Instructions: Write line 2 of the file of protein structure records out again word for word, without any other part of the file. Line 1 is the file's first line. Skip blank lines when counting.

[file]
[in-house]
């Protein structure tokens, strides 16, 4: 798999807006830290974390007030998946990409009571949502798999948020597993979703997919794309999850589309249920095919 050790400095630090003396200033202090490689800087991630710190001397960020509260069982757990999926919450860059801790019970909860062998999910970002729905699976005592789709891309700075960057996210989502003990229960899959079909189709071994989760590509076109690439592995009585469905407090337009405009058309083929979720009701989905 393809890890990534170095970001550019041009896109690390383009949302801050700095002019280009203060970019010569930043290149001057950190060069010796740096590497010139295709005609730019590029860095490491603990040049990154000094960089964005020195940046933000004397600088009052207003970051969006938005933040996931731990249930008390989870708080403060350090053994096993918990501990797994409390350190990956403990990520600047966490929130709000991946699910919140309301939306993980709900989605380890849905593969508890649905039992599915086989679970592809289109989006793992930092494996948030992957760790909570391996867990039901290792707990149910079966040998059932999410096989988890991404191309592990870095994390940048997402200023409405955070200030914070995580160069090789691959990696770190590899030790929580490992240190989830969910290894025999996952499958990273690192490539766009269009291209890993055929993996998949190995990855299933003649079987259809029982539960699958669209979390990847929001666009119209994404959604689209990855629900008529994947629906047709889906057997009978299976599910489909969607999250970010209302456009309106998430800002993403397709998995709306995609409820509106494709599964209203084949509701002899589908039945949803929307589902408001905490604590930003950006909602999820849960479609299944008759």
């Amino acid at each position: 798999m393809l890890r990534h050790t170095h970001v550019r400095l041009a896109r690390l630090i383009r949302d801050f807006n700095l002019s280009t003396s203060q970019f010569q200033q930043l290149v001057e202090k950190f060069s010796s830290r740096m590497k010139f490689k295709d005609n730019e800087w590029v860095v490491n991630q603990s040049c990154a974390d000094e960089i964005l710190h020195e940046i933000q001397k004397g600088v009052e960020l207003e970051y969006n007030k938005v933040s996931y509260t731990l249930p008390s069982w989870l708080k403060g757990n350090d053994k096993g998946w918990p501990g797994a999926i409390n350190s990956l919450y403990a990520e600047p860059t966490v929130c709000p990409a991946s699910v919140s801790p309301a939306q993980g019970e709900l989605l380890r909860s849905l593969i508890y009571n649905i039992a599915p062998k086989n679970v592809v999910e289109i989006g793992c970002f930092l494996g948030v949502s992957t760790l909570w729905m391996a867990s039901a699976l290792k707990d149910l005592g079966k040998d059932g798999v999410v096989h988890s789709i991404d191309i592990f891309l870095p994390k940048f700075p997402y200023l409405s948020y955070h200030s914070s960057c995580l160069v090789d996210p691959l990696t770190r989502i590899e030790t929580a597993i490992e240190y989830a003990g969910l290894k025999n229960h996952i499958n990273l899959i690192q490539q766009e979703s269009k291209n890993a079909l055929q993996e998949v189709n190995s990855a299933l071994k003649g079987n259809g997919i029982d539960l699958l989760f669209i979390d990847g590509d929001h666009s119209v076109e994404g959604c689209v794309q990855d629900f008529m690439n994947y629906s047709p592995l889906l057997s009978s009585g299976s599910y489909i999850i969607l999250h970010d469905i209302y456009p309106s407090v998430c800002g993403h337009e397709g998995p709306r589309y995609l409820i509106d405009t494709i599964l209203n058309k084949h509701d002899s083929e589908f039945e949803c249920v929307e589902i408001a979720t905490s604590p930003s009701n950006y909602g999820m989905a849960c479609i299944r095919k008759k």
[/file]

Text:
């Protein structure tokens, strides 16, 4: 798999807006830290974390007030998946990409009571949502798999948020597993979703997919794309999850589309249920095919 050790400095630090003396200033202090490689800087991630710190001397960020509260069982757990999926919450860059801790019970909860062998999910970002729905699976005592789709891309700075960057996210989502003990229960899959079909189709071994989760590509076109690439592995009585469905407090337009405009058309083929979720009701989905 393809890890990534170095970001550019041009896109690390383009949302801050700095002019280009203060970019010569930043290149001057950190060069010796740096590497010139295709005609730019590029860095490491603990040049990154000094960089964005020195940046933000004397600088009052207003970051969006938005933040996931731990249930008390989870708080403060350090053994096993918990501990797994409390350190990956403990990520600047966490929130709000991946699910919140309301939306993980709900989605380890849905593969508890649905039992599915086989679970592809289109989006793992930092494996948030992957760790909570391996867990039901290792707990149910079966040998059932999410096989988890991404191309592990870095994390940048997402200023409405955070200030914070995580160069090789691959990696770190590899030790929580490992240190989830969910290894025999996952499958990273690192490539766009269009291209890993055929993996998949190995990855299933003649079987259809029982539960699958669209979390990847929001666009119209994404959604689209990855629900008529994947629906047709889906057997009978299976599910489909969607999250970010209302456009309106998430800002993403397709998995709306995609409820509106494709599964209203084949509701002899589908039945949803929307589902408001905490604590930003950006909602999820849960479609299944008759």